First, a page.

The Physician’s Role in the Rising Cost of Prescription Drugs

By Angira Patel

When I started my medical training, my pediatrics residency program banned all pharmaceutical sponsorship of activities.  No free lunch in the middle of the day, no fancy dinners at expensive restaurants, or trips to conferences paid for by a pharmaceutical company.  Even my lab coat was unadorned by the colorful pens given by various drug representatives.  At the time, I remember thinking a pen or a free lunch would never influence how and what I prescribe to my patients.

As a young trainee, I did not appreciate why my residency program took this stance, but I do now.   Read More »

“You Had To Be There …” Caring for a Patient to the End of Her Life

By David C. Leach

It has been more than thirty years since she first came to see me – a vital woman in her early seventies who had detected a lump in her breast on a self-exam. A diagnostic work up confirmed cancer and the smallish lesion was removed. It never recurred. By the time a second lump appeared in the other breast we had come to know each other. She was now in her late seventies and this lump also proved to be cancer. It was removed. Postoperatively in the hospital she looked a bit depressed.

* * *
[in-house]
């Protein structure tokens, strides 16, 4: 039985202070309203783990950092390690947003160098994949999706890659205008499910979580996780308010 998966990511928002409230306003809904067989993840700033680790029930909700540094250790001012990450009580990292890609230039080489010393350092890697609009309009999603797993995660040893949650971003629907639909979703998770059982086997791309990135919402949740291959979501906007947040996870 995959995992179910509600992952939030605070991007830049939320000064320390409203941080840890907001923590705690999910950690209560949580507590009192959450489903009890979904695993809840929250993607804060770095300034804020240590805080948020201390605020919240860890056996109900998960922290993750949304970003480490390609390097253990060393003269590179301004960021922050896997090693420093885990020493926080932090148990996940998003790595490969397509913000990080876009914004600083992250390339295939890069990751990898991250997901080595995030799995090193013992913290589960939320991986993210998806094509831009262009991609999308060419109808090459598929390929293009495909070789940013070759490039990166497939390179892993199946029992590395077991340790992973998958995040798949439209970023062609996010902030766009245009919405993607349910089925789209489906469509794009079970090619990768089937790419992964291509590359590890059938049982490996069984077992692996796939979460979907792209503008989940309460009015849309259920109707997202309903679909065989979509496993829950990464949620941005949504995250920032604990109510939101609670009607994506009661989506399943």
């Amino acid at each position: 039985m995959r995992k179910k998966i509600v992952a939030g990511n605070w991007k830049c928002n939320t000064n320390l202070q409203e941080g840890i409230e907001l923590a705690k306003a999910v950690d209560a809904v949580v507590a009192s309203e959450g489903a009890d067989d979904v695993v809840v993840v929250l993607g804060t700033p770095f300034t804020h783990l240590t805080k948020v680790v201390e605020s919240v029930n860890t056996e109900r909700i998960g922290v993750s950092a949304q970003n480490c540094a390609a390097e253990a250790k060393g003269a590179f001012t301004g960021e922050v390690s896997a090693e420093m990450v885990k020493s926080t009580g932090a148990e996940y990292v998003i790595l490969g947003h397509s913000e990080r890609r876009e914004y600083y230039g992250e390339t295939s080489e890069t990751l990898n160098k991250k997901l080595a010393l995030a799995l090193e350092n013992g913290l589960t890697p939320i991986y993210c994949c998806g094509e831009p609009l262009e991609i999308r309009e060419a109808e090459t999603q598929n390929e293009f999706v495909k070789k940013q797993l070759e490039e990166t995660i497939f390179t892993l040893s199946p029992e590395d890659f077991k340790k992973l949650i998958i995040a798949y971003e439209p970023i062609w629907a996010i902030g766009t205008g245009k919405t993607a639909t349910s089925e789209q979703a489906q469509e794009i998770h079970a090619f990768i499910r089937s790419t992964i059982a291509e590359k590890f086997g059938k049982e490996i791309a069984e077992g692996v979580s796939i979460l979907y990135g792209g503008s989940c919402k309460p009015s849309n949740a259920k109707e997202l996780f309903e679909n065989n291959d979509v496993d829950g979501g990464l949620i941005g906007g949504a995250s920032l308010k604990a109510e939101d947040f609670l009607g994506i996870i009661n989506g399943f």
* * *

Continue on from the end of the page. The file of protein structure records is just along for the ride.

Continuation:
She was not an alcoholic, however, she had told me that she enjoyed an occasional martini before dinner. I did something I had never done before and have never done since. I brought a Waterford crystal glass containing a nicely mixed martini to her hospital room. She accepted it without comment. We talked while she sipped. She told me that she had discovered and joined the Hemlock Society. In her words: “Dr. Leach, I know that given your lily white ethics you would never countenance euthanasia so I joined the Hemlock Society. I now know what to do and you needn’t trouble yourself.” I thanked her for her consideration and we talked briefly about her concerns and choices. In my opinion she was not at risk for suicide. She knew that this lesion also was small and with negative nodes would likely not recur. What she wanted was to be empowered to make her own life decisions. I assured her that she was. . .